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Man sentenced to 20 years for beating woman
He had smoked spice before the assault
Thomas Jason Browning

Bulloch County Superior Court Judge Gates Peed sentenced a man Wednesday to 20 years in prison for beating a woman with a glass mug after smoking synthetic marijuana, known as “spice.”
Thomas Jason Browning, 24, of Brannen Road, admitted committing the crime when Bulloch County deputies first arrived at the scene Sept. 11, 2011, according to testimony from Bulloch County sheriff’s Investigator Walter Deal.
Ogeechee Judicial Circuit Assistant District Attorney Michael Muldrew said the state recommended Peed hand down the maximum sentence of 20 years to serve for the aggravated battery charge, but Browning’s attorneys asked for a sentence of one year, with 19 years probation.
After hearing testimony from witnesses, Peed gave Browning 20 years to serve.
When deputies responded to Browning’s home after the attack, they found him covered in blood.
“He said ‘This is my fault, I hit her, I hurt her,’” Muldrew said.
Amber Fields, 21, of Swainsboro, was airlifted to Memorial University Medical Center in Savannah for injuries sustained in the attack. She suffered broken facial bones, a fractured skull, shattered nose and other injuries after Browning “bashed her head in” with a heavy glass mug, he said.
Fields underwent a series of major surgeries and was in a coma for some time after the attack, according to reports from family members. Muldrew said most of her facial bones were replaced with titanium.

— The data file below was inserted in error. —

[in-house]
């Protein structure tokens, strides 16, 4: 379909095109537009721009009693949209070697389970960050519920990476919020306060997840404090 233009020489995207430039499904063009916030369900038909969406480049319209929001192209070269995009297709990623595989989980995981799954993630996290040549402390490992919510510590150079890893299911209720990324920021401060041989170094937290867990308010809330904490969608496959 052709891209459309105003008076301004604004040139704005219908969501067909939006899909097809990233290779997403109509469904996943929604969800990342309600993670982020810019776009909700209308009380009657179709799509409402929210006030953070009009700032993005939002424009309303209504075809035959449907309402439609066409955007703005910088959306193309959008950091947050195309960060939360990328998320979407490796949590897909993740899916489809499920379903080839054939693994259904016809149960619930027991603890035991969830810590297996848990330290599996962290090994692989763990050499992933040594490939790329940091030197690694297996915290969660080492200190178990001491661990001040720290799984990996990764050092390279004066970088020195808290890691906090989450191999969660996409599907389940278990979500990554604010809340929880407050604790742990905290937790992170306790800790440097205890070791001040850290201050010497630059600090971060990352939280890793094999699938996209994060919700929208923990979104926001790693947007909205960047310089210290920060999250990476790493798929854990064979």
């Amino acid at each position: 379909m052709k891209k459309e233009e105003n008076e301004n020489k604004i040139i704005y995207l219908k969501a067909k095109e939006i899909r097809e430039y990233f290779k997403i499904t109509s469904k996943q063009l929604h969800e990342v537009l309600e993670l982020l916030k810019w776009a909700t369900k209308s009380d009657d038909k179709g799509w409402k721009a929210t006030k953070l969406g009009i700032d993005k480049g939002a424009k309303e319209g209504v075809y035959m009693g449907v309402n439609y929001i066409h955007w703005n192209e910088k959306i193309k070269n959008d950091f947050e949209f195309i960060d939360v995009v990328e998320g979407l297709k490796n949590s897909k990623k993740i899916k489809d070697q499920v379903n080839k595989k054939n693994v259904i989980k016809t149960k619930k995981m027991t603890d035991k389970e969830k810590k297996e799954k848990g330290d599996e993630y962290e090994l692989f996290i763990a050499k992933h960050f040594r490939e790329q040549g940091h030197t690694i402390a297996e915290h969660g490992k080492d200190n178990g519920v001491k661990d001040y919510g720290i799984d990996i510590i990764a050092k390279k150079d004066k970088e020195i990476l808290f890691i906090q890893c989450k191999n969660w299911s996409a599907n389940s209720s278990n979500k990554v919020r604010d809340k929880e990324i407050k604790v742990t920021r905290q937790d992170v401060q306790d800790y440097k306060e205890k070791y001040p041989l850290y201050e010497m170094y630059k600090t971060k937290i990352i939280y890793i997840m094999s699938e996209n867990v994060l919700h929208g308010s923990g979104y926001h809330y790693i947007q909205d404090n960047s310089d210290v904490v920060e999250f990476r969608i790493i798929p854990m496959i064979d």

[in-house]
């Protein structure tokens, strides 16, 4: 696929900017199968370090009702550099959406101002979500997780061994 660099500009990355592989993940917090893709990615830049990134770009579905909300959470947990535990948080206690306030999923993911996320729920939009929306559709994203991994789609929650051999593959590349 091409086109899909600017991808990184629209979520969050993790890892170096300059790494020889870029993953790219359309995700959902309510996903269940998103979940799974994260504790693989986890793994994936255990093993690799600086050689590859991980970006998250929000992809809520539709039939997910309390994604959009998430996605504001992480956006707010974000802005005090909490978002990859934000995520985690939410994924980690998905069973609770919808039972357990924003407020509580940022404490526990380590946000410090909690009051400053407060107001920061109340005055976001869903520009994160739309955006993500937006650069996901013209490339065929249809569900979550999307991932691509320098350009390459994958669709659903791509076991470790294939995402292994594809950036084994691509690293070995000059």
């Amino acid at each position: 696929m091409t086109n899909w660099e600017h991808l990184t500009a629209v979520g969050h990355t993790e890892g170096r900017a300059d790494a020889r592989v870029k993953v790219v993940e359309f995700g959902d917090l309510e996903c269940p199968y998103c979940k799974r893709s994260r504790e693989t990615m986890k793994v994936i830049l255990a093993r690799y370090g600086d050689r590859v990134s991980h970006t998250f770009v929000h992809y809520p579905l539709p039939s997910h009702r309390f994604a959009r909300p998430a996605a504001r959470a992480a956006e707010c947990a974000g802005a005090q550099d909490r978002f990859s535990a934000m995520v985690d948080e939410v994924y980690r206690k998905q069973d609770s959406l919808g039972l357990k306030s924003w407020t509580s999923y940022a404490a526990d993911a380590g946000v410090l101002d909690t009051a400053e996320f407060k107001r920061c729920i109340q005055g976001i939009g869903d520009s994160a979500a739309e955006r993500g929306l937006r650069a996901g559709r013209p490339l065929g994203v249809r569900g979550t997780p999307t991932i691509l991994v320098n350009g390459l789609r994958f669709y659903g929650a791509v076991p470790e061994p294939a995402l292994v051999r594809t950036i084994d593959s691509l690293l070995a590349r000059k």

Fields and some family members took the stand Wednesday, testifying about her ordeal. Browning claimed on the stand that he did not recall the attack.
When deputies arrived at the scene, Browning admitted having smoked spice. The drug, which was legal at the time, was found in his home, according to reports from Bulloch County Sheriff Lynn Anderson.
While on the stand, Fields said Browning has smoked the drug before the attack and had been acting oddly, Muldrew said.
Now illegal, spice has been suspected in several violent incidents and illnesses, according to reports.
In an interview shortly after the September 2011 beating, Bulloch County Drug Suppression Team Capt. Rick Rountree said spice has been increasingly popular in the United States since 2008.
Anderson said spice, which changes in content as manufacturers adjust methods of making it, has been known to cause paranoia and violent actions.
According to,  spice produces a marijuana-like high, but with more intensity and possibly unpredictable effects.
The Center for Discovery adds on its website,, that these effects can include anxiety attacks, hallucinations, nausea and confusion. Also in 2011, three Roswell, Ga., teens were hospitalized after smoking spice, and one had swelling of the brain, according to several reports.
Another website,, says the synthetic cannabinoid was first created in the mid-1990s in the lab of organic chemist John W. Huffman of Clemson University, who studies cannabinoid receptors.
In reports, Huffman said smoking spice is “like playing Russian roulette. You don't know what it's going to do to you. You're a potential winner of a Darwin award," referring to an unofficial “award” given to people who have committed senseless and less-than-intelligent acts.
Holli Deal Bragg may be reached at (912) 489-9414.

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